Texas Catholics Split From Prominent Pro-Life Group

Abortion-rights protesters gathered at the U.S. Supreme Court ahead of SCOTUS' ruling on Texas' last major abortion law, 2013's HB 2.EXPAND
Abortion-rights protesters gathered at the U.S. Supreme Court ahead of SCOTUS' ruling on Texas' last major abortion law, 2013's HB 2.
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Solidifying a schism that spurred several fights during the last session of the Texas Legislature, the Texas Catholic Conference of Bishops announced late last week that the state's Catholic parishes should cut off cooperation with Texas Right to Life, one of the state's most influential anti-abortion organizations. According to the bishops, Texas Right to Life undermines the anti-abortion agenda laid out by Pope John Paul II because of its extremist policies.

"Texas Right to Life often opposes the Texas Catholic Conference of Bishops and has implied that the bishops do not faithfully represent Church teaching," the bishops wrote in advisory to all Texas Catholic parishes. "Part of the dispute is rooted in Texas Right to Life’s rejection of incremental pro-life reforms, which bishops support following the guidance of St. John Paul II’s Evangelium Vitae."

During the 2017 legislative session, Texas Right to Life threw its considerable weight behind several pieces of anti-abortion legislation that groups on both sides of the aisle, including fellow anti-abortion groups, felt wouldn't hold up in court. Things came to a head during the debate over a ban on dilation and evacuation abortions. Dilation and evacuation is the most common and safest method of abortion for women in their second trimester, according to doctors.

John Seago, Texas Right to Life’s legislative director, pushed legislators to pass the bill, which he and his organization have long identified as a key potential front in their battle to overturn Roe v. Wade, the 1973 U.S. Supreme Court case that legalized abortion nationwide.

“Senate Bill 415 is the next step in educating the public about the violent nature of abortion, and it will stop elective abortions,” Seago said last February, during a committee debate over the bill.

Texas' ban, Seago said, was designed to pass Supreme Court muster, following the path laid out by Supreme Court Justice Anthony Kennedy’s decision in Gonzalez v. Carhart, which upheld the federal ban on late-term abortion.

Joe Pojman, the executive director of the Texas Alliance for Life, a group the bishops were careful to point out they still support, told legislators that they should pass on the bill — not because it wasn't the right thing to do, but because it would inevitably be struck down by the courts because of the limits it places on women in their second trimester who might seek an abortion.

“With due respect for the author [of SB 415], we just don’t think the bill will survive a federal court challenge,” Pojman said. “We cannot recommend it to you. We’d love to believe that Kennedy would support this. We told you he would support [the Texas anti-abortion law struck down by the Supreme Court in 2016]. We were wrong.”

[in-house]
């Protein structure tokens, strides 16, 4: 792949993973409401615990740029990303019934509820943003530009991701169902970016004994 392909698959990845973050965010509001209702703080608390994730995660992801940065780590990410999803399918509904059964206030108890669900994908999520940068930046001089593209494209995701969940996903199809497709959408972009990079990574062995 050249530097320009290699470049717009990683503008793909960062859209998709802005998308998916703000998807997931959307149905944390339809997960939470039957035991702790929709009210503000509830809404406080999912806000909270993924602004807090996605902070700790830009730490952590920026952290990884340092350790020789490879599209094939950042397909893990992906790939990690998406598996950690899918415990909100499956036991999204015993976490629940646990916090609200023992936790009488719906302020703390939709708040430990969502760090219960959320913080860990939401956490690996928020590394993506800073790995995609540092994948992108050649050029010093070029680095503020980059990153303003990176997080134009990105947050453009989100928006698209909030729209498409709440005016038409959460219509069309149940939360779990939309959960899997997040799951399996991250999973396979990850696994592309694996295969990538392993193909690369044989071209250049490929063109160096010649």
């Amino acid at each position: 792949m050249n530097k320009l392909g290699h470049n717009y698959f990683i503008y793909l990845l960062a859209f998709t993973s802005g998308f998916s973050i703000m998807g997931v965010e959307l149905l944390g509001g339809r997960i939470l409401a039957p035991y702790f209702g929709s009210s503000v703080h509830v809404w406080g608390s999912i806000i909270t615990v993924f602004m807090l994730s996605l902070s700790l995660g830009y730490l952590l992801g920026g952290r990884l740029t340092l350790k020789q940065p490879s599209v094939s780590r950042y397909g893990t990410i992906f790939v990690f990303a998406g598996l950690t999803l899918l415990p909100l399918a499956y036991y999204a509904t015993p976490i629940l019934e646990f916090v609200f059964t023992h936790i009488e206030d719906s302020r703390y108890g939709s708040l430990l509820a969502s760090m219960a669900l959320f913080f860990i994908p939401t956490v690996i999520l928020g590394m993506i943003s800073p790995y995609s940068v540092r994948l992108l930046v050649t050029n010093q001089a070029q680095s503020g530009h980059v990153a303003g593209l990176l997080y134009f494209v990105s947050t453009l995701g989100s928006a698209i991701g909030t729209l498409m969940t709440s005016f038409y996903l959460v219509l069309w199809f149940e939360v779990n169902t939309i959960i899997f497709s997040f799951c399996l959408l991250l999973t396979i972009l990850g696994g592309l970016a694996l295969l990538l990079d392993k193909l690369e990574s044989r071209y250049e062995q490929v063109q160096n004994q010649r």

The ban passed, after being rolled into SB 8, the Legislature's major anti-abortion bill of the session, but hasn't yet gone into effect. Just as Pojman predicted, the ban has been put on hold by a federal district court in Austin and is potentially headed toward the Supreme Court.

In addition to opposing Texas Right to Life's legislative strategy, the bishops also take issue with the organization's method of rating candidates. Stalwart conservatives like Fort Worth's Charlie Geren and Cindy Burkett of Sunnyvale get less-than-perfect rankings from the organization not because they support abortion, according to the bishops, but because they prefer an incremental approach to reform.

"Texas Right to Life publishes a scorecard that purports to show which Texas legislators are pro-life. We believe
this publication is not based on a fair analysis of a legislator’s work, but rather upon whether the legislator has followed voting recommendations of Texas Right to Life. Unfortunately, a number of legislators who have consistently voted for pro-life and end of life legislation have been opposed by Texas Right to Life," the bishops say.

Fort Worth's bishop, Michael Olson, tweeted Thursday that all parishioners attending services Sunday in the Fort Worth diocese will receive a copy of the bishops' advisory. An announcement will also be made from the pulpit at all masses, Olson said. 

Texas Right to Life responded to the bishops' advisory Saturday morning, accusing the bishops of being complicit in the "Austin Establishment's" agenda.

"Texas Right to Life, our staff, our board, and our members are unapologetic in speaking the truth, including during election time, about which elected officials help or hurt the Pro-Life cause," a statement from Texas Right to Life spokeswoman Melissa Conway said. "We are unafraid to forge ahead with focused determination in the wake of political attacks from those who work to keep the Austin Establishment and lukewarm incumbents in power."

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